Home > Hyper-V, Virtualization > Memory Management in Hyper-V (Part-1)

Memory Management in Hyper-V (Part-1)

Hyper-V supports isolation in terms of a partition. A partition is a logical unit of isolation, supported by the hypervisor, in which operating systems execute. A hypervisor instance has to have at least one parent partition.

The virtualization stack runs in the parent partition and has direct access to the hardware devices. The parent partition then creates the child partitions which host the guest OSs. A parent partition creates child partitions using the hypercall API, which is the application programming interface exposed by Hyper-V.

A virtualized partition does not have access to the physical processor, nor does it handle its real interrupts. Instead, it has a virtual view of the processor and runs in Guest Virtual Address, which (depending on the configuration of the hypervisor) might not necessarily be the entire virtual address space. A hypervisor could choose to expose only a subset of the processors to each partition. The hypervisor handles the interrupts to the processor, and redirects them to the respective partition using a logical Synthetic Interrupt Controller (SynIC). Hyper-V can hardware accelerate the address translation between various Guest Virtual Address-spaces by using an IOMMU (I/O Memory Management Unit) which operates independent of the memory management hardware used by the CPU.

Child partitions do not have direct access to hardware resources, but instead have a virtual view of the resources, in terms of virtual devices. Any request to the virtual devices is redirected via the VMBus to the devices in the parent partition, which will manage the requests. The VMBus is a logical channel which enables inter-partition communication. The response is also redirected via the VMBus. If the devices in the parent partition are also virtual devices, it will be redirected further until it reaches the parent partition, where it will gain access to the physical devices. Parent partitions run a Virtualization Service Provider (VSP), which connects to the VMBus and handles device access requests from child partitions. Child partition virtual devices internally run a Virtualization Service Client (VSC), which redirect the request to VSPs in the parent partition via the VMBus. This entire process is transparent to the guest OS.

Memory Types

The hypervisor architecture defines three independent address spaces:

System physical addresses (SPAs) define the physical address space of the underlying hardware as seen by the CPUs. There is only one system physical address space for the entire machine.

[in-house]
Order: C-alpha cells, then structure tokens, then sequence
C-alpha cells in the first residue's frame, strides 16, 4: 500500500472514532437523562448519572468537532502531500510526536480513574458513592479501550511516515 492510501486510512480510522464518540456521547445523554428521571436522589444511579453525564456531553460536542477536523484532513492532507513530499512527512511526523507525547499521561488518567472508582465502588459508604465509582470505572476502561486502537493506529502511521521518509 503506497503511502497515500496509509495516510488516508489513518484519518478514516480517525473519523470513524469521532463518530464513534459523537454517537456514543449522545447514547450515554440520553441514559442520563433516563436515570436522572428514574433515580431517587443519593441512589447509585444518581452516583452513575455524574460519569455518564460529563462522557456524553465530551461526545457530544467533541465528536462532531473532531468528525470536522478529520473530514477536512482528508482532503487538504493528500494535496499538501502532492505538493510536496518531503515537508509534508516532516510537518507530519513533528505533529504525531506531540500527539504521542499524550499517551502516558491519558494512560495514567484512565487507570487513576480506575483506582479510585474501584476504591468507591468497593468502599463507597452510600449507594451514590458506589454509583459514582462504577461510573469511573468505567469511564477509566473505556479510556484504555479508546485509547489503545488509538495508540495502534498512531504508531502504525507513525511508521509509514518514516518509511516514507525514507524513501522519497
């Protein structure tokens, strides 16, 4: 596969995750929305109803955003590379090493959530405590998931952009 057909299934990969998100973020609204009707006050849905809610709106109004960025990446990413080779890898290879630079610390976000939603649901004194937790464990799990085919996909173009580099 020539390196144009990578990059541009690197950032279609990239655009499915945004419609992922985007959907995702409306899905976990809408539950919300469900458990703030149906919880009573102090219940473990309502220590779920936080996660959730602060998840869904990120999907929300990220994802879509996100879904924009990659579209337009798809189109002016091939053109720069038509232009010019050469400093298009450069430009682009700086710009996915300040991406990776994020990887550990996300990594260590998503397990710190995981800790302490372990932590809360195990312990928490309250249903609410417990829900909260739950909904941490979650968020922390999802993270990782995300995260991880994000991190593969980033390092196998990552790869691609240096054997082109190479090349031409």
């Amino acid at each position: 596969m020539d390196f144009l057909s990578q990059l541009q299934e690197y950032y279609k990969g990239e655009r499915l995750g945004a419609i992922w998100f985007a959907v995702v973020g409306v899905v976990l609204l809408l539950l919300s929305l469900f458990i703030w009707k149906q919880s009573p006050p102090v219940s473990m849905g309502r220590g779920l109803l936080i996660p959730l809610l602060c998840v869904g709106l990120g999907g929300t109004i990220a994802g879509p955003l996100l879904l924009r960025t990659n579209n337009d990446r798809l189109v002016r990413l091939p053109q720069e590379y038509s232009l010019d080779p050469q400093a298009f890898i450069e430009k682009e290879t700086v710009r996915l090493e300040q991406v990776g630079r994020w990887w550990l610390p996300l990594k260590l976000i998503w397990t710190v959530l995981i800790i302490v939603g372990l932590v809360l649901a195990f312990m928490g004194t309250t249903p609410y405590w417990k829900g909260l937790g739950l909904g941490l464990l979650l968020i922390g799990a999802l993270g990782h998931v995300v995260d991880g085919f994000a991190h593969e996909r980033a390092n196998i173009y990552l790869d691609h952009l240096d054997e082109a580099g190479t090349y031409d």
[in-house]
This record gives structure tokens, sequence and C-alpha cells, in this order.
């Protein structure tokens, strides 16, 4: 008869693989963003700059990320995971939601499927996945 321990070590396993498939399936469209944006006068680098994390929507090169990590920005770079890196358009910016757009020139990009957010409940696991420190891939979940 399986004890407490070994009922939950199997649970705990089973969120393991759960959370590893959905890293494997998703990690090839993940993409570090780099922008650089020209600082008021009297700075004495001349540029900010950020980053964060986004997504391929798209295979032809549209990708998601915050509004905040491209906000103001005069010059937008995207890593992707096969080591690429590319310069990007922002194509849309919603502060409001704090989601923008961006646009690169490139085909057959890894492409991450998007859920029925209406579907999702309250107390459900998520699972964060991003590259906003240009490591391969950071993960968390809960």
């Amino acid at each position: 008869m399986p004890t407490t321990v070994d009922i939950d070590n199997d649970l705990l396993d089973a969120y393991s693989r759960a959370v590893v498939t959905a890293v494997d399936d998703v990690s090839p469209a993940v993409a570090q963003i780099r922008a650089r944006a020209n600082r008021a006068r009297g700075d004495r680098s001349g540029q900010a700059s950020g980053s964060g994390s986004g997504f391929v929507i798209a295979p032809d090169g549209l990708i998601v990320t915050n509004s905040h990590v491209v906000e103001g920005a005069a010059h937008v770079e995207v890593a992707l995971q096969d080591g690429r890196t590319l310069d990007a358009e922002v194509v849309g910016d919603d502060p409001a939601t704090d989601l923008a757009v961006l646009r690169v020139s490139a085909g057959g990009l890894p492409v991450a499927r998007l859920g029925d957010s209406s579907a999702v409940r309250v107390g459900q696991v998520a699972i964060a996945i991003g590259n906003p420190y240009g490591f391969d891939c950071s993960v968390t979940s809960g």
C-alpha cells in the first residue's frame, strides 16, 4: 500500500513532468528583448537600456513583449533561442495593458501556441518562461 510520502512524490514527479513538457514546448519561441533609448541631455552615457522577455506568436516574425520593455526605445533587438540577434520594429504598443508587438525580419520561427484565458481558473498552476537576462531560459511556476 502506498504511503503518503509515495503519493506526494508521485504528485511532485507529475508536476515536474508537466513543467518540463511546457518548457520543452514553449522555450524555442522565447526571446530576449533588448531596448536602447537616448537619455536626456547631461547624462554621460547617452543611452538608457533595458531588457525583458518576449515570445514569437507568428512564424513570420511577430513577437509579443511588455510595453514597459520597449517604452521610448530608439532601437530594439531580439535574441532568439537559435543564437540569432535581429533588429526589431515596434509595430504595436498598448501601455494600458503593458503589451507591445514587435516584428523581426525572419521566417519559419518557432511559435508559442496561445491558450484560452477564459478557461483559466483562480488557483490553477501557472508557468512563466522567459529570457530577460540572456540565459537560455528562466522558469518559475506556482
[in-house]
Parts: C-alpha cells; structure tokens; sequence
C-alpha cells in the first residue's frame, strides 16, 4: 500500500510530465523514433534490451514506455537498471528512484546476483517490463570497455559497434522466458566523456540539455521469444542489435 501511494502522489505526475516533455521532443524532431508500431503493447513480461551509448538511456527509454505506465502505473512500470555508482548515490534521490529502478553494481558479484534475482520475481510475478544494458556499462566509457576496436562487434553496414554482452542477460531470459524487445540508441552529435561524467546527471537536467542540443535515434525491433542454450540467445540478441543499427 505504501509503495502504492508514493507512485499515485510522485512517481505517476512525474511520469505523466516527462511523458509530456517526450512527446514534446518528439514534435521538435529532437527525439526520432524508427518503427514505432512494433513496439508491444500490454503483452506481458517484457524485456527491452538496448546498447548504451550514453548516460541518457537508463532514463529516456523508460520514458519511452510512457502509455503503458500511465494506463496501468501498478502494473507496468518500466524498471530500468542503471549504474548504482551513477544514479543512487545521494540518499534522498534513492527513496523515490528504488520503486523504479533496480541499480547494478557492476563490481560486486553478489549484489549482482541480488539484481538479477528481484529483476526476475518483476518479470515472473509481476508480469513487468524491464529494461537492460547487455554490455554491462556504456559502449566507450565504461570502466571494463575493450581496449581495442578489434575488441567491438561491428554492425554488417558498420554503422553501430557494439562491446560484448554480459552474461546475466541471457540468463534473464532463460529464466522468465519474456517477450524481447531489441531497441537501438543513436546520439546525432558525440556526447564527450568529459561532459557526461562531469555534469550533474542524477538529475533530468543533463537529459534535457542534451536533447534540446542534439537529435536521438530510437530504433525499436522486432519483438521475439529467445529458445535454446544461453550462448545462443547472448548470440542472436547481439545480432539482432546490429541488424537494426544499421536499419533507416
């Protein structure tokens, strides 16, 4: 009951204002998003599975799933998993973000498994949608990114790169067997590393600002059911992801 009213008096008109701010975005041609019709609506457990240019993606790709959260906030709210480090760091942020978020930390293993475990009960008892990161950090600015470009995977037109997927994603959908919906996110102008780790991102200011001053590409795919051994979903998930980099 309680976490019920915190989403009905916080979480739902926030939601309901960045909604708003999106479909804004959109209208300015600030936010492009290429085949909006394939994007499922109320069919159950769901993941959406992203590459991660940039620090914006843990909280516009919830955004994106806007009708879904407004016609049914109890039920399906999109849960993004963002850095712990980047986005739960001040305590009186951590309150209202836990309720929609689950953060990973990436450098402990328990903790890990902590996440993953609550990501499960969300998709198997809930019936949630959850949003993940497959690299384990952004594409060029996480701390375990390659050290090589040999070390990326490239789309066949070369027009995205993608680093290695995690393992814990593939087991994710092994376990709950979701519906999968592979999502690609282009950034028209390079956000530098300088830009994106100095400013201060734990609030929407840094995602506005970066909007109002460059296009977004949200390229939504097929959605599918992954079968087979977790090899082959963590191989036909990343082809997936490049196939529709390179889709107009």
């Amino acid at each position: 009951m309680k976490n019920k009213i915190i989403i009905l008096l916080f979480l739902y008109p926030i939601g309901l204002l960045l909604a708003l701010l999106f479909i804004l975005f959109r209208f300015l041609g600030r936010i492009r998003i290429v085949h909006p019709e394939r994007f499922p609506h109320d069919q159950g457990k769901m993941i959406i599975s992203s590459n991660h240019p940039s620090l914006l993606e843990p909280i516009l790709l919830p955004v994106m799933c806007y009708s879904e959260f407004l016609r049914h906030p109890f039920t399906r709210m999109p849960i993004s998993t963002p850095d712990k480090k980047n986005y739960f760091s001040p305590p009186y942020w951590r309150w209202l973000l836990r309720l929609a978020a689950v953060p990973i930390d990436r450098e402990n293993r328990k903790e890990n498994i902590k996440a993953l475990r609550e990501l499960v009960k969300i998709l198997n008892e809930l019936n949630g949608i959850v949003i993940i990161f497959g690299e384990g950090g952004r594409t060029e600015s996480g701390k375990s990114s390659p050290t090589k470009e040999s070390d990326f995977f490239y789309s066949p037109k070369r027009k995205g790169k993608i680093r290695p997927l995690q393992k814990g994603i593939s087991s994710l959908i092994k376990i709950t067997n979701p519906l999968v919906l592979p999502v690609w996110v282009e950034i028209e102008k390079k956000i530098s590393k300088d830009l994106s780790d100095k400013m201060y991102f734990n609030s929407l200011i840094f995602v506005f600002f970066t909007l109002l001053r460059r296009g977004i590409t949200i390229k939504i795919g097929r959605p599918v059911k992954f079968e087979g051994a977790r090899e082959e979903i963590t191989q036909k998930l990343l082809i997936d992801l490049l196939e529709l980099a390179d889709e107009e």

Guest physical addresses (GPAs) define the guest’s view of physical memory. GPAs can be mapped to underlying SPAs. There is one guest physical address space per partition.

Guest virtual addresses (GVAs) are used within the guest when it enables address translation and provides a valid guest page table.

The resource management state affects, and is affected by, any hypercall that needs to allocate or free memory in the hypervisor. Whether and how a particular call interacts with the resource management state are described as part of the specification for each call. For example, the section on partition creation will specify from whose memory pool the initial resources needed to set up a partition will be deducted.

Memory Pools

For each partition, the hypervisor maintains a memory pool of RAM SPA pages. This pool is managed like a bank account. The number of pages in the pool is referred to as the balance. Pages can be deposited into or withdrawn from the pool.

When a partition makes a hypercall that requires memory, the hypervisor draws the required memory from the pool. If the balance in the pool is insufficient, the call fails. If such a hypercall is made by one guest on behalf of another guest (in another partition), the hypervisor draws the required memory from the pool of the latter partition.

Pages within a partition’s memory pool are managed by the hypervisor. These pages cannot be accessed through any partition’s GPA space. That is, in all partitions’ GPA spaces, they must be inaccessible (mapped such that no read, write or execute access is allowed). In general, the only partition that can deposit into or withdraw from a partition is that partition’s parent.

When a partition is created, the memory pool is initially empty.

The following invariants are maintained:

All memory pool pages are RAM SPA pages that were previously mapped into the GPA space of the parent partition.

All pages in a partition’s memory pool must have been explicitly deposited into that partition’s pool; that is, memory does not migrate between memory pools of different partitions.

Pages in a partition’s memory pool cannot be accessed by any guest; that is, these pages are not mapped into any partition’s GPA space with read, write, or execute privileges.

NUMA Proximity Domains

The ACPI tables include topology information for all processors and memory present in a system at system boot. They also contain information for memory that can be added while the system is running without requiring a reboot. The information identifies sets of logical processors and physical memory ranges, enabling a tight coupling between logical processors and memory ranges. Each coupling is referred to as a Proximity Domain. The latency of memory accesses by logical processors within the same proximity domain is typically shorter than the latency of accesses outside of the proximity domain. The root partition can relay this affinity information to the hypervisor by selecting memory resources or specifying the proximity domain to be used with certain hypercalls.

Source Hypervisor Functional Specification 1.0        

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